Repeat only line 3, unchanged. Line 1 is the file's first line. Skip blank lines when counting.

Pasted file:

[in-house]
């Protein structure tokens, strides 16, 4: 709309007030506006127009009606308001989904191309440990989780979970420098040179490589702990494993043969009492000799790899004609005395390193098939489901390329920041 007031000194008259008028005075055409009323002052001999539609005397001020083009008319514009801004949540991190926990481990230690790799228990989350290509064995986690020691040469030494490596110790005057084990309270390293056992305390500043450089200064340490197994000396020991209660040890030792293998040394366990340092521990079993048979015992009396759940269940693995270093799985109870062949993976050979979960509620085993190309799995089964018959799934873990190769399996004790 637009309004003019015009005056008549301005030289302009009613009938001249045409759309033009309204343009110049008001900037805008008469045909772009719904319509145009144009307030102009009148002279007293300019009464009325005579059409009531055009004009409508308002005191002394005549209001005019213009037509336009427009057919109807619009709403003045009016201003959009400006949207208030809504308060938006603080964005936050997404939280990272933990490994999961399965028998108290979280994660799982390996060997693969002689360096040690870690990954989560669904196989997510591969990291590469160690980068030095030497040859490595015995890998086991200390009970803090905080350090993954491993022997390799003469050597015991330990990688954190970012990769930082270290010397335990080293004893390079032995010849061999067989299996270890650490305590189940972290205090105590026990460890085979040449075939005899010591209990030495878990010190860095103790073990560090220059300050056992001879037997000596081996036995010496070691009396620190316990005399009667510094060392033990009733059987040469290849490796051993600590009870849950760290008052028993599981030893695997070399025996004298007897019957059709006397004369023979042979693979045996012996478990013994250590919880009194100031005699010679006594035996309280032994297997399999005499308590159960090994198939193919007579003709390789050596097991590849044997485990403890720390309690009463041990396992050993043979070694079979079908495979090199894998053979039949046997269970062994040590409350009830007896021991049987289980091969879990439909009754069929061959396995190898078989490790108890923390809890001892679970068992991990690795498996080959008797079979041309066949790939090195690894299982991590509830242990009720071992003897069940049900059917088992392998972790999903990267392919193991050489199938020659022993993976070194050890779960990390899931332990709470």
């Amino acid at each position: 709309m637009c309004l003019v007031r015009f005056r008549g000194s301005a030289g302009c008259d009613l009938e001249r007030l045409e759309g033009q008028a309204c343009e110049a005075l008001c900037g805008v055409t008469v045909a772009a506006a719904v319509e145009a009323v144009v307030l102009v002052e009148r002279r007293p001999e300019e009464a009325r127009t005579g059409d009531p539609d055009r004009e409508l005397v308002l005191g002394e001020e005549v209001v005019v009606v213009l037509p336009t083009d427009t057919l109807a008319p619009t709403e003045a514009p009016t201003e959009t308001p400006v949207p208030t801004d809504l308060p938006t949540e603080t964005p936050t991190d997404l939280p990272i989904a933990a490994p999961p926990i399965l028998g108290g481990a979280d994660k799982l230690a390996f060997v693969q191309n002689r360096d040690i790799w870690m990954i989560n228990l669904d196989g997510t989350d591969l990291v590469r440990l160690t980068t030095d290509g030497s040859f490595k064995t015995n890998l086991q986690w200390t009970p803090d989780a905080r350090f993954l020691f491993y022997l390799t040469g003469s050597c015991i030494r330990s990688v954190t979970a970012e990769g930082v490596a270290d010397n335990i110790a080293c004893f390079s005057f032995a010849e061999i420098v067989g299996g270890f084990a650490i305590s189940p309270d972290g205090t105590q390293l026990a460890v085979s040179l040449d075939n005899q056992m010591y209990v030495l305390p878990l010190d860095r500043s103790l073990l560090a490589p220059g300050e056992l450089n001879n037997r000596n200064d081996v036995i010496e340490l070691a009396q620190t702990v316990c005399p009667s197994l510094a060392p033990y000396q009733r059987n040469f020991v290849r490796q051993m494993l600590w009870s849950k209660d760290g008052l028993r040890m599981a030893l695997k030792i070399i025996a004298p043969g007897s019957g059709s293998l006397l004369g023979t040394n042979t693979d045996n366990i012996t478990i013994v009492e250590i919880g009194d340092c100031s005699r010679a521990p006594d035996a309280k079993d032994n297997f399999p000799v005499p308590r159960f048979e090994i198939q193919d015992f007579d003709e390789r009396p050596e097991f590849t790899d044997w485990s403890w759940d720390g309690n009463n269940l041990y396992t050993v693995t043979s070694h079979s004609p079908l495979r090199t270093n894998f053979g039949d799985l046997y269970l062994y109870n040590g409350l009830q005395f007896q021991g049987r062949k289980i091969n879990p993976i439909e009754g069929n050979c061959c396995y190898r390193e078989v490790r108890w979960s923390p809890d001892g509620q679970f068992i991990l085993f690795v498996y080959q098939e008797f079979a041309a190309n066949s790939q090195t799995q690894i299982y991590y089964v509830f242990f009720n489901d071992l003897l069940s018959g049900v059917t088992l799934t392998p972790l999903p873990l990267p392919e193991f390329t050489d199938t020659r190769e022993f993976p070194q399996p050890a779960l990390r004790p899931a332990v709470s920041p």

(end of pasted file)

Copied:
């Amino acid at each position: 709309m637009c309004l003019v007031r015009f005056r008549g000194s301005a030289g302009c008259d009613l009938e001249r007030l045409e759309g033009q008028a309204c343009e110049a005075l008001c900037g805008v055409t008469v045909a772009a506006a719904v319509e145009a009323v144009v307030l102009v002052e009148r002279r007293p001999e300019e009464a009325r127009t005579g059409d009531p539609d055009r004009e409508l005397v308002l005191g002394e001020e005549v209001v005019v009606v213009l037509p336009t083009d427009t057919l109807a008319p619009t709403e003045a514009p009016t201003e959009t308001p400006v949207p208030t801004d809504l308060p938006t949540e603080t964005p936050t991190d997404l939280p990272i989904a933990a490994p999961p926990i399965l028998g108290g481990a979280d994660k799982l230690a390996f060997v693969q191309n002689r360096d040690i790799w870690m990954i989560n228990l669904d196989g997510t989350d591969l990291v590469r440990l160690t980068t030095d290509g030497s040859f490595k064995t015995n890998l086991q986690w200390t009970p803090d989780a905080r350090f993954l020691f491993y022997l390799t040469g003469s050597c015991i030494r330990s990688v954190t979970a970012e990769g930082v490596a270290d010397n335990i110790a080293c004893f390079s005057f032995a010849e061999i420098v067989g299996g270890f084990a650490i305590s189940p309270d972290g205090t105590q390293l026990a460890v085979s040179l040449d075939n005899q056992m010591y209990v030495l305390p878990l010190d860095r500043s103790l073990l560090a490589p220059g300050e056992l450089n001879n037997r000596n200064d081996v036995i010496e340490l070691a009396q620190t702990v316990c005399p009667s197994l510094a060392p033990y000396q009733r059987n040469f020991v290849r490796q051993m494993l600590w009870s849950k209660d760290g008052l028993r040890m599981a030893l695997k030792i070399i025996a004298p043969g007897s019957g059709s293998l006397l004369g023979t040394n042979t693979d045996n366990i012996t478990i013994v009492e250590i919880g009194d340092c100031s005699r010679a521990p006594d035996a309280k079993d032994n297997f399999p000799v005499p308590r159960f048979e090994i198939q193919d015992f007579d003709e390789r009396p050596e097991f590849t790899d044997w485990s403890w759940d720390g309690n009463n269940l041990y396992t050993v693995t043979s070694h079979s004609p079908l495979r090199t270093n894998f053979g039949d799985l046997y269970l062994y109870n040590g409350l009830q005395f007896q021991g049987r062949k289980i091969n879990p993976i439909e009754g069929n050979c061959c396995y190898r390193e078989v490790r108890w979960s923390p809890d001892g509620q679970f068992i991990l085993f690795v498996y080959q098939e008797f079979a041309a190309n066949s790939q090195t799995q690894i299982y991590y089964v509830f242990f009720n489901d071992l003897l069940s018959g049900v059917t088992l799934t392998p972790l999903p873990l990267p392919e193991f390329t050489d199938t020659r190769e022993f993976p070194q399996p050890a779960l990390r004790p899931a332990v709470s920041p």